Then comes the moment that is, it seems to me, to be so treasured.

It is a moment that is to be treasured by Simon Peter, to be treasured by all the others around that table, to be treasured by each one of us.

I have prayed for you that your own faith may not fail; and you, when once you have turned back, strengthen your brothers.’

I think that is a remarkable prayer.

It is not that you will escape the testing times. It is that your faith will not fail. There are going to be moments over this testing time of passion tide when faith is tested to the limit. Jesus himself experiences that testing. Later that night in the Garden of Gethsemane when he knelt down and prayed, 41Then he withdrew from them about a stone’s throw, knelt down, and prayed,42‘Father, if you are willing, remove this cup from me; yet, not my will but yours be done.’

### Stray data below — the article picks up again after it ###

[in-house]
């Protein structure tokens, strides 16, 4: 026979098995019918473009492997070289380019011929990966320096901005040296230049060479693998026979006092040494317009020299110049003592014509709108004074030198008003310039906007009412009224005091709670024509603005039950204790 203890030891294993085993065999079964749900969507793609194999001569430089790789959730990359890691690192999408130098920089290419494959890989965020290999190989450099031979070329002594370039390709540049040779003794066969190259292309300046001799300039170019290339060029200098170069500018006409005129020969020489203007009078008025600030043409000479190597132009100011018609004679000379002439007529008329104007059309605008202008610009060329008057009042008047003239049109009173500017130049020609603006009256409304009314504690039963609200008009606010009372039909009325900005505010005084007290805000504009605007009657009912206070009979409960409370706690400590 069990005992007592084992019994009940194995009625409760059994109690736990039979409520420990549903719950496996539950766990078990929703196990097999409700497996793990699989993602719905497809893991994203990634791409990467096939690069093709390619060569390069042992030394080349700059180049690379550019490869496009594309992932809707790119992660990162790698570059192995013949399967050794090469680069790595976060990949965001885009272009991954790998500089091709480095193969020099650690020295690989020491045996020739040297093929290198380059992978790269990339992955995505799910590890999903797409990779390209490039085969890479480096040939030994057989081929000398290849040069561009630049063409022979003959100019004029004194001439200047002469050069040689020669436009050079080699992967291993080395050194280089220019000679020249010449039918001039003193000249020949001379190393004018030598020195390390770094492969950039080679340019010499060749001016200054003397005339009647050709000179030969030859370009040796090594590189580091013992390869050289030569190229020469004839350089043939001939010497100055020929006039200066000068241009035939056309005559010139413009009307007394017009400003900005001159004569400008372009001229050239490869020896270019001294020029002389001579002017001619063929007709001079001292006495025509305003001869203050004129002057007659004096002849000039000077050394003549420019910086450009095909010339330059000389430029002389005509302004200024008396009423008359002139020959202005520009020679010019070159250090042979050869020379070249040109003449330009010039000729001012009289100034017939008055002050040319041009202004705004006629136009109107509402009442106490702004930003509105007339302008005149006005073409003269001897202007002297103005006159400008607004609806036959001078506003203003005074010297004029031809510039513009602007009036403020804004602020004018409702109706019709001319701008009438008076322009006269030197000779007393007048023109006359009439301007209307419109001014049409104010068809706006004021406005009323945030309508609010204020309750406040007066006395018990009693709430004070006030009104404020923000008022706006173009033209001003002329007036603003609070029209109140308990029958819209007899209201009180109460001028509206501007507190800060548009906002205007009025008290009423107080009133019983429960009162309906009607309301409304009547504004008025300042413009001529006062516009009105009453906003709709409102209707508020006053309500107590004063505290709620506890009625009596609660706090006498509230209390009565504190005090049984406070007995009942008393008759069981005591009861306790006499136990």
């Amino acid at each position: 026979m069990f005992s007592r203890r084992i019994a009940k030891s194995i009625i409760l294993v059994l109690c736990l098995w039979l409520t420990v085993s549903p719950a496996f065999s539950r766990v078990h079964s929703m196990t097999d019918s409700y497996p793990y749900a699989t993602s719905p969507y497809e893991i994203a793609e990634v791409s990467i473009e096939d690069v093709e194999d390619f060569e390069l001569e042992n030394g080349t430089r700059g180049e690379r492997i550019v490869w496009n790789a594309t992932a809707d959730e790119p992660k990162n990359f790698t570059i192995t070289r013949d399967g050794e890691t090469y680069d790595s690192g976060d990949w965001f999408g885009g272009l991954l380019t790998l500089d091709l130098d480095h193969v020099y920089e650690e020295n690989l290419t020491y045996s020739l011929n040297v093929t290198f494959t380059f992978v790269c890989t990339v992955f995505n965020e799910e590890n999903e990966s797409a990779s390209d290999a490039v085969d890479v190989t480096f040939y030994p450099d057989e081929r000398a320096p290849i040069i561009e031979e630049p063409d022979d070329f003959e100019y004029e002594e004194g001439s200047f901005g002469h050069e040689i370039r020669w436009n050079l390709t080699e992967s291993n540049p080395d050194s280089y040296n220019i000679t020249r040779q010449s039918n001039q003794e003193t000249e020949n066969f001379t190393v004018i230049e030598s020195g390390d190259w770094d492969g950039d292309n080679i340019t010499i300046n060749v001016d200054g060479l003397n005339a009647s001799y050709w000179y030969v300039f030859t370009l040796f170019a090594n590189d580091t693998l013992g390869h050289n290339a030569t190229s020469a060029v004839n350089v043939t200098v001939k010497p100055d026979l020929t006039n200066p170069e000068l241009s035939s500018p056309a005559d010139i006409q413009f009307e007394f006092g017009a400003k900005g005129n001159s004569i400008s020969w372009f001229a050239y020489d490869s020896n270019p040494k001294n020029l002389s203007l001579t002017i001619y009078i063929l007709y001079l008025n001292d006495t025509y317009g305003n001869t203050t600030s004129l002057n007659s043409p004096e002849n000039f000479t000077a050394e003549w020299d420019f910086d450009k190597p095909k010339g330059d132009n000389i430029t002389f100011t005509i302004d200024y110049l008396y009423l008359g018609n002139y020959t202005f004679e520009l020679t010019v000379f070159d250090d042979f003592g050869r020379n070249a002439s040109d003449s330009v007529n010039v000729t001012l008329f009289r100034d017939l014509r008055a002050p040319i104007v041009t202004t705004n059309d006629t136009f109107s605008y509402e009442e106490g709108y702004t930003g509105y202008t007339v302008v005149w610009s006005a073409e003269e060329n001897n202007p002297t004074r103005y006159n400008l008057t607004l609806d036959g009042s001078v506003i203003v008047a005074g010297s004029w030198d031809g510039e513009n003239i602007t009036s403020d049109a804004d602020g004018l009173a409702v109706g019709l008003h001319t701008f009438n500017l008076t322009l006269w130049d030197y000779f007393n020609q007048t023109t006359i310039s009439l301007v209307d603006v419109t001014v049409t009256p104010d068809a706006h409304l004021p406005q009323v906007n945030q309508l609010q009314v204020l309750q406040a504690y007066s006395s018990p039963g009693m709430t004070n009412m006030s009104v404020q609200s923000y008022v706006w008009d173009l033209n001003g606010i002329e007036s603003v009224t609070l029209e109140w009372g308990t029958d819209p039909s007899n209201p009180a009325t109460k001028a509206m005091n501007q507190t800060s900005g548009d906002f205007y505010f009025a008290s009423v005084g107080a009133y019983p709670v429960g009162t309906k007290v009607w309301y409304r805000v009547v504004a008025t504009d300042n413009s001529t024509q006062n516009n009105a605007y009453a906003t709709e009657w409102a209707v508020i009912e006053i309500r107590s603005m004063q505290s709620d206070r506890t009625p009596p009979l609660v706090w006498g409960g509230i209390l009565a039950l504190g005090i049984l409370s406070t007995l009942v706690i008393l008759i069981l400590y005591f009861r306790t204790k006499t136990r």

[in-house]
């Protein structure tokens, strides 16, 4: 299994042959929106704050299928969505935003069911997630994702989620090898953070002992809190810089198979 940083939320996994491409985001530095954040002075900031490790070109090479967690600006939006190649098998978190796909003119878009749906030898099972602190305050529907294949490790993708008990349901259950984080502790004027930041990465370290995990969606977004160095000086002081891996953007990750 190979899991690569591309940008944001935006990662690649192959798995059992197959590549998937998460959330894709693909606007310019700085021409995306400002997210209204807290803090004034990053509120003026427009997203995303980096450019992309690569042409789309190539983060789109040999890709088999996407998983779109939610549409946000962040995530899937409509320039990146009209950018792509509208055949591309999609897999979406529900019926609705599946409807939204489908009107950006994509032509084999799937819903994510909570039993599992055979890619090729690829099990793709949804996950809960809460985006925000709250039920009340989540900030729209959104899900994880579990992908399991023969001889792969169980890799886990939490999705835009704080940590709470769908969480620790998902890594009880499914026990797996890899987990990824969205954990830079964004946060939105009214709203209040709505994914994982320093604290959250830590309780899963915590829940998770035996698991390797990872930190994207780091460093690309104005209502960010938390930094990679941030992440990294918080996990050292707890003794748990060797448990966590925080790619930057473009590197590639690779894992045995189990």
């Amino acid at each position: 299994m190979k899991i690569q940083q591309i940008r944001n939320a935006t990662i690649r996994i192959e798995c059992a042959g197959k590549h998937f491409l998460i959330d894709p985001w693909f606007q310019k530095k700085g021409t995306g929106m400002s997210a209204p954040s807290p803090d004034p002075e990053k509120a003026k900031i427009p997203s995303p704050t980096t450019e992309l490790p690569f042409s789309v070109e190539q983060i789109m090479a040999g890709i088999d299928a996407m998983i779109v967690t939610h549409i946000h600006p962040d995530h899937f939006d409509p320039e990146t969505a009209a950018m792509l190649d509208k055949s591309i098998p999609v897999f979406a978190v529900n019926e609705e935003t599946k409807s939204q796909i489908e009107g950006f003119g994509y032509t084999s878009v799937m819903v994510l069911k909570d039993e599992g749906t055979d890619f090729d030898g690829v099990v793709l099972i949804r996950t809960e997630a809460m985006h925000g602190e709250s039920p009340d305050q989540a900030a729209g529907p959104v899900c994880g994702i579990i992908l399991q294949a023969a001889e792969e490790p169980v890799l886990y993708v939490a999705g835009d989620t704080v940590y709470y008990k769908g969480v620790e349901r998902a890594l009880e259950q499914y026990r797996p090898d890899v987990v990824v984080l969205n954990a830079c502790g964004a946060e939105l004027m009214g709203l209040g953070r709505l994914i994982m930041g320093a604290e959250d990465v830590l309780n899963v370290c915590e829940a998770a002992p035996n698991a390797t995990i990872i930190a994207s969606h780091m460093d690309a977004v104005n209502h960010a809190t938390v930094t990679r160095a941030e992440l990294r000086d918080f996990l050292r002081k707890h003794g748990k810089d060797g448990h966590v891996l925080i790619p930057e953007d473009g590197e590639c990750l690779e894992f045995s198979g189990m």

Luke tells us that Jesus found strength in that moment of praying …

3Then an angel from heaven appeared to him and gave him strength. 44In his anguish he prayed more earnestly, and his sweat became like great drops of blood falling down on the ground.]]

This is his prayer for us … that our faith not fail.

One of the great things of this Passion tide is simply to re-live the story, walk with those disciples and with Jesus on the way of the cross. It is what we are going to set up through Holy Week as we invite people to follow in the way of the cross and reflect on this story. It is powerful.

Powerful, not least to see what happens after a prayer like that is said.

What happens is not an instant cure, an instant answer. It is a journey, a process, and a very difficult path to tread.

45When he got up from prayer, he came to the disciples and found them sleeping because of grief, 46and he said to them, ‘Why are you sleeping? Get up and pray that you may not come into the time of trial.’

But the time of trail comes … and the party arrives to arrest Jesus in the garden.

Some strike out in his defence – but Jesus says, no more of this and heals the ear of the slave of the High Priest one of the disciples had attacked.